We met at daylight in a hanger where a Liberator Bomber was being serviced. I was given a sheepskin lined jacket, pants, gloves and a flying helmet. A vehicle arrived with an air force group who were carrying their flying suits. Surprisingly 6 of them were dressed in RAF fatigues and they had the flashy blue and white ribbons of the distinguished Flying Cross on their tunics, representing having downed more than one German Aircraft. Apart from the Bomber crew there was a Senior British Brigadier. He had an artificial leg and all the pilots were looking at the Red stripe on the side of his pants as he was getting into his flying suit. Possibly he was a staff member from the British war office.

We were all given pills who some pocketed. A Canadian co-pilot checked us out on the veneer benches set up in the empty bomb bay saying "we're going to roll her out now". There was a great deal of back-firing with the warm up. The RAF boys looked at each other and pointed thumbs up or down on each engine. When we started down the runway and one engine was getting worse. Nevertheless we continued, but with all thumbs down we came to an abrupt stop then turned back to the hanger. The Canadian Captain leaned down into the bomb bay saying "Sorry about that, there will be about an hours delay". At this point the Brigadier said, "What seems to be the trouble?" The Captain replied, "The spark plugs needed checking." Whereupon the Brigadier replied, "Ah yes, and you might check the oil as a precaution you know, trans Atlantic and all that sort of thing!" The Captain let out a boisterous laugh and replied with a smile, "Yes Sir, and all that sort of thing" and this eased the tension of formality.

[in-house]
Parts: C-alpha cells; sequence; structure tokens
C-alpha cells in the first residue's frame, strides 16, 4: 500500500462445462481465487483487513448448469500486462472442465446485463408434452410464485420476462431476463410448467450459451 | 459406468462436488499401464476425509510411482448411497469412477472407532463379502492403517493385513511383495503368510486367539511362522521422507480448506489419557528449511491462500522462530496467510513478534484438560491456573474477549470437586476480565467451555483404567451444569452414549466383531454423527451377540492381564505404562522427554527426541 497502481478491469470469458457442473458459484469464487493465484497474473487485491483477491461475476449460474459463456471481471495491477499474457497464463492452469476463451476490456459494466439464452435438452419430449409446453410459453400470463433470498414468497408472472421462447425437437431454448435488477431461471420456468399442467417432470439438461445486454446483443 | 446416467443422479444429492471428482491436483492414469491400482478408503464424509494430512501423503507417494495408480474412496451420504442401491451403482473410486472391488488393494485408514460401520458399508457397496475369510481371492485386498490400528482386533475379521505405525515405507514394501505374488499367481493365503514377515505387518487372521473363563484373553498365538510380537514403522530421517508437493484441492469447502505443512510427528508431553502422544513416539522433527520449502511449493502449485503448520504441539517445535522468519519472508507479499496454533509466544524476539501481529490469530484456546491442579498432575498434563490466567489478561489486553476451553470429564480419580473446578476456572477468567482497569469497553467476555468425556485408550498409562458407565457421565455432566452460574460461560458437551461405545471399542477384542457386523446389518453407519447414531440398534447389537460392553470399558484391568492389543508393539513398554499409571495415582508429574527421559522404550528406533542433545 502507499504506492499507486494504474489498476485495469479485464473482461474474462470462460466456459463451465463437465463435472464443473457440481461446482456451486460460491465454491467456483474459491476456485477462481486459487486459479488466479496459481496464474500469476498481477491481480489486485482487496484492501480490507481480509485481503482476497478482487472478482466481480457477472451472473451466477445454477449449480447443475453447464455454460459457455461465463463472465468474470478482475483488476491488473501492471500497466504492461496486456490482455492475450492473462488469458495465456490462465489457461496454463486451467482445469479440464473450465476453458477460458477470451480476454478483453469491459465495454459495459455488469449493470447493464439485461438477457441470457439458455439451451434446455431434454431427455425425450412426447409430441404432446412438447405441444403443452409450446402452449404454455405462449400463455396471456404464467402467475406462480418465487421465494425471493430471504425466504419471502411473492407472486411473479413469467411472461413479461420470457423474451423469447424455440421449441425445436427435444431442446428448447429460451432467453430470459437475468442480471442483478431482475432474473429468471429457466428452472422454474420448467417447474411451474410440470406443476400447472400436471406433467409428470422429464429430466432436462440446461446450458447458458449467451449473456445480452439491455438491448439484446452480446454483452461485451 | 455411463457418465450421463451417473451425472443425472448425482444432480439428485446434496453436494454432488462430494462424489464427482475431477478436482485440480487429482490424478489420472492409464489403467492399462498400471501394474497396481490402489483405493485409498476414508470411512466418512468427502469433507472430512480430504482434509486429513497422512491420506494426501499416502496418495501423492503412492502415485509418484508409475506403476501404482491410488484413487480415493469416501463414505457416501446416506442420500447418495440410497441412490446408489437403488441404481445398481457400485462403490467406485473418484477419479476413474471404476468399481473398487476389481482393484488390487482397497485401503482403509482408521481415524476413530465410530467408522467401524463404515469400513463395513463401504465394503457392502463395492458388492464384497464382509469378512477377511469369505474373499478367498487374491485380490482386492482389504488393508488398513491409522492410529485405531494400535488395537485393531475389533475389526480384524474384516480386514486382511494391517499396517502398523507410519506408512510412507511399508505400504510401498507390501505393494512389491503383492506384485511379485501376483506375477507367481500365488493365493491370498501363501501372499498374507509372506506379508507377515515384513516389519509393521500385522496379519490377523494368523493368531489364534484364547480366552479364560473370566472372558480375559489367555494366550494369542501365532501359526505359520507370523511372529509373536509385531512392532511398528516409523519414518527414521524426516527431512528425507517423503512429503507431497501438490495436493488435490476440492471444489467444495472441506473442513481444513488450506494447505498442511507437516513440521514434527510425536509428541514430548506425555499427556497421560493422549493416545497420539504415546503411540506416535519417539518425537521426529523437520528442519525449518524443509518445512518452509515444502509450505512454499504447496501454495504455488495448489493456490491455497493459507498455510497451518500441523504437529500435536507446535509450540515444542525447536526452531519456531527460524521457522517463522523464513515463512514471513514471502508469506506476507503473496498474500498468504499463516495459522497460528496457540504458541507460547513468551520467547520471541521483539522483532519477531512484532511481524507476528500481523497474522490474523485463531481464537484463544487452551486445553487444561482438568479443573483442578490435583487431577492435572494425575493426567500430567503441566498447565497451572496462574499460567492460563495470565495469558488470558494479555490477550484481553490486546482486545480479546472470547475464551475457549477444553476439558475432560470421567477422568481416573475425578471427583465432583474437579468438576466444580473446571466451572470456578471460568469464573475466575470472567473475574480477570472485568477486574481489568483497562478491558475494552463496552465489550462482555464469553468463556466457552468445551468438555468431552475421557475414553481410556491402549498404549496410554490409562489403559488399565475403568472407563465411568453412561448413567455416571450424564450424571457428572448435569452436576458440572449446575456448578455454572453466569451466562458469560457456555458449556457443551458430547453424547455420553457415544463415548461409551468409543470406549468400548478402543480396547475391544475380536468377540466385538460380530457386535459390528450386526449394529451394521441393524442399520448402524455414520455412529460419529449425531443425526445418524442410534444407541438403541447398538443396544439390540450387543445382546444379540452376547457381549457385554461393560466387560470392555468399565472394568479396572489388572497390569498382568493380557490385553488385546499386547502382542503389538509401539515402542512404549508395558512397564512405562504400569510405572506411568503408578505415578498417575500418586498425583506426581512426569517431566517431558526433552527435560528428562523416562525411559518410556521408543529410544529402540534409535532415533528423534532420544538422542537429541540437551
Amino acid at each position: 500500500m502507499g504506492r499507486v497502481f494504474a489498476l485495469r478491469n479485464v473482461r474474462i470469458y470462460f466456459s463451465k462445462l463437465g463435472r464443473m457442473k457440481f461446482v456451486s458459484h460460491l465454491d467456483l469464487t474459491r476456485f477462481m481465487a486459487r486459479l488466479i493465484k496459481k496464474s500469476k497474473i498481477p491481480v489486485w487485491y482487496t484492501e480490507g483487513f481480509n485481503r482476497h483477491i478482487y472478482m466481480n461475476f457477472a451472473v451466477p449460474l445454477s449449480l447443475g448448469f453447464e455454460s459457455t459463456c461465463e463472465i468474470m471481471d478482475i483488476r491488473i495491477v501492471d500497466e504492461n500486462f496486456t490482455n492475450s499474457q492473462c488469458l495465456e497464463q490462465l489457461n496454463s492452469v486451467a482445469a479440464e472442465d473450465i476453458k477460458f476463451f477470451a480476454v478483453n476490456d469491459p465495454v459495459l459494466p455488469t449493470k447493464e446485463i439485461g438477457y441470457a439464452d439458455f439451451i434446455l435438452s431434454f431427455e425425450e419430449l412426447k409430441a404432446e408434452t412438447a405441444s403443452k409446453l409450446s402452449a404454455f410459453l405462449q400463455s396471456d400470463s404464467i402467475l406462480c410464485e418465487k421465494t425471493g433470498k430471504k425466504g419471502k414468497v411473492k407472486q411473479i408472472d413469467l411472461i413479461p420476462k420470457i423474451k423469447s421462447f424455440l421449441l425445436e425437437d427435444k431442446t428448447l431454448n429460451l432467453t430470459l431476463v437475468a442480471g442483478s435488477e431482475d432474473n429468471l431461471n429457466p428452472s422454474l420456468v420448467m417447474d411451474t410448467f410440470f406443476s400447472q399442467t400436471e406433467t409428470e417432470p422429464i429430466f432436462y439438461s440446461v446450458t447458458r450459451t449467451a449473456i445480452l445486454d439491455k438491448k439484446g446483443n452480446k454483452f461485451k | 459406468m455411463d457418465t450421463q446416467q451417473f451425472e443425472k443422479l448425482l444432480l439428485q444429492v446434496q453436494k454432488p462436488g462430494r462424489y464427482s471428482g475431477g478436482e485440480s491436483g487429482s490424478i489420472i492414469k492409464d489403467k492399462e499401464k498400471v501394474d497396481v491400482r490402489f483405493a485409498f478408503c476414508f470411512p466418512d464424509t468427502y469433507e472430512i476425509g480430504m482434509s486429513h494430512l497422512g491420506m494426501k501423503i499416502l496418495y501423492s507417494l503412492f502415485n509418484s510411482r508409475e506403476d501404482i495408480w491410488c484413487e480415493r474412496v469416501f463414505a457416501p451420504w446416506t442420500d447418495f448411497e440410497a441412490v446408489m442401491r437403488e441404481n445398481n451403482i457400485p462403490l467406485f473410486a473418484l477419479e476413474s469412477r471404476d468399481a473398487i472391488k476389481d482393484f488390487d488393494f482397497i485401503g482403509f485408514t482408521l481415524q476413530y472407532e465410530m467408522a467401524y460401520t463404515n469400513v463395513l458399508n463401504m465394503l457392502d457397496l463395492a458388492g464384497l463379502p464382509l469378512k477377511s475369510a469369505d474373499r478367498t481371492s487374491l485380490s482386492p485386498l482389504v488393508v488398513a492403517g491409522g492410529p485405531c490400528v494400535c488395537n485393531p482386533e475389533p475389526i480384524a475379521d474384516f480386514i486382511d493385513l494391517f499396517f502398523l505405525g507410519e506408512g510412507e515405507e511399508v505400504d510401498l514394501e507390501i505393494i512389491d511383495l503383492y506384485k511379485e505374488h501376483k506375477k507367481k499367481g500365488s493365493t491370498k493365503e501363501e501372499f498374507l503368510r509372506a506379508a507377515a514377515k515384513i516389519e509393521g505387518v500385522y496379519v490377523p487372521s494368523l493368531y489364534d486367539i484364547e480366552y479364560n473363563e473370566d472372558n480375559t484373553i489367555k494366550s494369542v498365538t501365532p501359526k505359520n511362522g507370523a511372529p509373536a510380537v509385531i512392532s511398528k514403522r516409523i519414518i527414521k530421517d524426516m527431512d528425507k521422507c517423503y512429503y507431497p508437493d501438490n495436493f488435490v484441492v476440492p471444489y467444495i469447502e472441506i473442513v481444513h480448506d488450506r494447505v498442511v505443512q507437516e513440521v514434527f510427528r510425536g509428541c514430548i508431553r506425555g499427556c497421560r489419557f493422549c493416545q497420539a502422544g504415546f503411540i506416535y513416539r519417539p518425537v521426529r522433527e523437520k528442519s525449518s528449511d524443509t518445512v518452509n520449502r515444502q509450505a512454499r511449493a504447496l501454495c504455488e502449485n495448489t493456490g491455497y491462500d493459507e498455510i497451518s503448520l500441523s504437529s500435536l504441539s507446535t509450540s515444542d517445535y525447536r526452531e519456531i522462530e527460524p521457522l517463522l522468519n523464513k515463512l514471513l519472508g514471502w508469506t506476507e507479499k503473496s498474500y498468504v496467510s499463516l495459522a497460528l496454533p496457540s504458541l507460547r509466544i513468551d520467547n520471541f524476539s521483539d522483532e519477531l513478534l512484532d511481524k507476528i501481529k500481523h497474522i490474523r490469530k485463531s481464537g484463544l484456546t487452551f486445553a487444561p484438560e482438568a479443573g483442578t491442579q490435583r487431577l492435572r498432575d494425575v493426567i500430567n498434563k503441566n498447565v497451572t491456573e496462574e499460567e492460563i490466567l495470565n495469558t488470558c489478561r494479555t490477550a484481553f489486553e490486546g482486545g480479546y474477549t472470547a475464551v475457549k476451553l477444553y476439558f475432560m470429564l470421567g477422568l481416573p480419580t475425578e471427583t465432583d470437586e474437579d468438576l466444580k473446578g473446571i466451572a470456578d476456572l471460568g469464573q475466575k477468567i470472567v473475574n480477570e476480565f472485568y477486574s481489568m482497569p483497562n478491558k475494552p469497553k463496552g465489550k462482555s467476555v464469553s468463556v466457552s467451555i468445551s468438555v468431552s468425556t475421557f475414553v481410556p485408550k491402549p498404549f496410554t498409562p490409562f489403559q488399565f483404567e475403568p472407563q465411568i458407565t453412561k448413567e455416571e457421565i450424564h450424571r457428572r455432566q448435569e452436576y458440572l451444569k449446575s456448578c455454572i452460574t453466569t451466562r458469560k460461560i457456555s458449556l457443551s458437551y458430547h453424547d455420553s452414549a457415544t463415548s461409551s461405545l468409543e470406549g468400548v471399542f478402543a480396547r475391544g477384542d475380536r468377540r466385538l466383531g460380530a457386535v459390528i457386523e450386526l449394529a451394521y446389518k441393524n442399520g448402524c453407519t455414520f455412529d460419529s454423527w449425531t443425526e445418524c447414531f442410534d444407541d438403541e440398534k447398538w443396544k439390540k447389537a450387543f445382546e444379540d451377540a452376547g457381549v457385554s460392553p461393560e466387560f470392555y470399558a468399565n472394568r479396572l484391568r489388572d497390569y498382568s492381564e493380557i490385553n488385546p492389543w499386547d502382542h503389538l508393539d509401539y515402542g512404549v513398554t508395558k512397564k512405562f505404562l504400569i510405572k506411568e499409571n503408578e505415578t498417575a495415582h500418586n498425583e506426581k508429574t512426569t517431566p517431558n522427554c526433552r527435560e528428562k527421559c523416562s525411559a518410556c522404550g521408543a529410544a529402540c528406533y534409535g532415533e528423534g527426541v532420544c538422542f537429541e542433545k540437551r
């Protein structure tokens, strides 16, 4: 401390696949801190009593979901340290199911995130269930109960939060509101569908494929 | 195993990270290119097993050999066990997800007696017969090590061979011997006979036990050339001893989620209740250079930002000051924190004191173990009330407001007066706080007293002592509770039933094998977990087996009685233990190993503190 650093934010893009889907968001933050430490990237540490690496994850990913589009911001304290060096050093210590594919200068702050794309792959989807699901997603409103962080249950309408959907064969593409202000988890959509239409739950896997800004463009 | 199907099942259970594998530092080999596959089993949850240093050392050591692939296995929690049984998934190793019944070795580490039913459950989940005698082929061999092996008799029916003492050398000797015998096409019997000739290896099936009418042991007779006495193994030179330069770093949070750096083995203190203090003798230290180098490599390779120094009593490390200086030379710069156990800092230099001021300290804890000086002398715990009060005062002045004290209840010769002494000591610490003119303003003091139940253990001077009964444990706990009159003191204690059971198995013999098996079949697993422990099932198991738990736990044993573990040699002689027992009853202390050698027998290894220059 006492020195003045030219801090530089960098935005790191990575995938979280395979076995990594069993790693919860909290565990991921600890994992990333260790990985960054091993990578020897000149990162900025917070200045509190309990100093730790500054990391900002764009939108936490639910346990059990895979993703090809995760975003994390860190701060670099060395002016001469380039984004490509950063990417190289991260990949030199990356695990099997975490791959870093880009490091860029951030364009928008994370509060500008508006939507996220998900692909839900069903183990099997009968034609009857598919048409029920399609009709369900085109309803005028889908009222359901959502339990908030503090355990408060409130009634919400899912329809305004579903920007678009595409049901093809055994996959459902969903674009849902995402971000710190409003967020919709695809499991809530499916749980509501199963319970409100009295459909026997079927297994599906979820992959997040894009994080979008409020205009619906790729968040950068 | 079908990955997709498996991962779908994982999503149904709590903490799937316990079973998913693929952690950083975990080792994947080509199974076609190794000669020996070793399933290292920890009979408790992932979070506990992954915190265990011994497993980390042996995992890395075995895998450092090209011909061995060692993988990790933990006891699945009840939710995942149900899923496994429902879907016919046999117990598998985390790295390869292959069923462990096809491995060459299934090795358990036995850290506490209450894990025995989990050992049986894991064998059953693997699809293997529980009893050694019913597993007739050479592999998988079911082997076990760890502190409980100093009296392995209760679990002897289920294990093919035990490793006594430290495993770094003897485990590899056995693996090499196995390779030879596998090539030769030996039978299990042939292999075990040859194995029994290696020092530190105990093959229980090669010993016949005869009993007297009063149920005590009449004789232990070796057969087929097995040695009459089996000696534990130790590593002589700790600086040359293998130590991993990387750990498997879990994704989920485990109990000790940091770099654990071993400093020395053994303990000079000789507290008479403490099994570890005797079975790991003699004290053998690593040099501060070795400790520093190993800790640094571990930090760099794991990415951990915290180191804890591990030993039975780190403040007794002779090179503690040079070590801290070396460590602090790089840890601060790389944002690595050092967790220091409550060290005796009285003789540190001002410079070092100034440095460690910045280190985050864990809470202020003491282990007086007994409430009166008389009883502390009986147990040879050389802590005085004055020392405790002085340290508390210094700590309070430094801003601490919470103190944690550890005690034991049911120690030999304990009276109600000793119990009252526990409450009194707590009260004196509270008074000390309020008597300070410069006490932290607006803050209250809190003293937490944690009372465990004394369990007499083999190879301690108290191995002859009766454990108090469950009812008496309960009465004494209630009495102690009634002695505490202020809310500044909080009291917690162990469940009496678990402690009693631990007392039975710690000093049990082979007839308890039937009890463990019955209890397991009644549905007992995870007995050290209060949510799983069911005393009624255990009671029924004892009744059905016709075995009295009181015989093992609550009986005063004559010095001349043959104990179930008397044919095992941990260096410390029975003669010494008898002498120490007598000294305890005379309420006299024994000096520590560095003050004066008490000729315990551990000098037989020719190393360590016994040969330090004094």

It seems this group of Decorated Pilots were sent out to Hollywood, Cal., both for a break and in the hope that some young American Pilots might join up. It seems they were more socially engaged with the female stars and were now in need of a rest.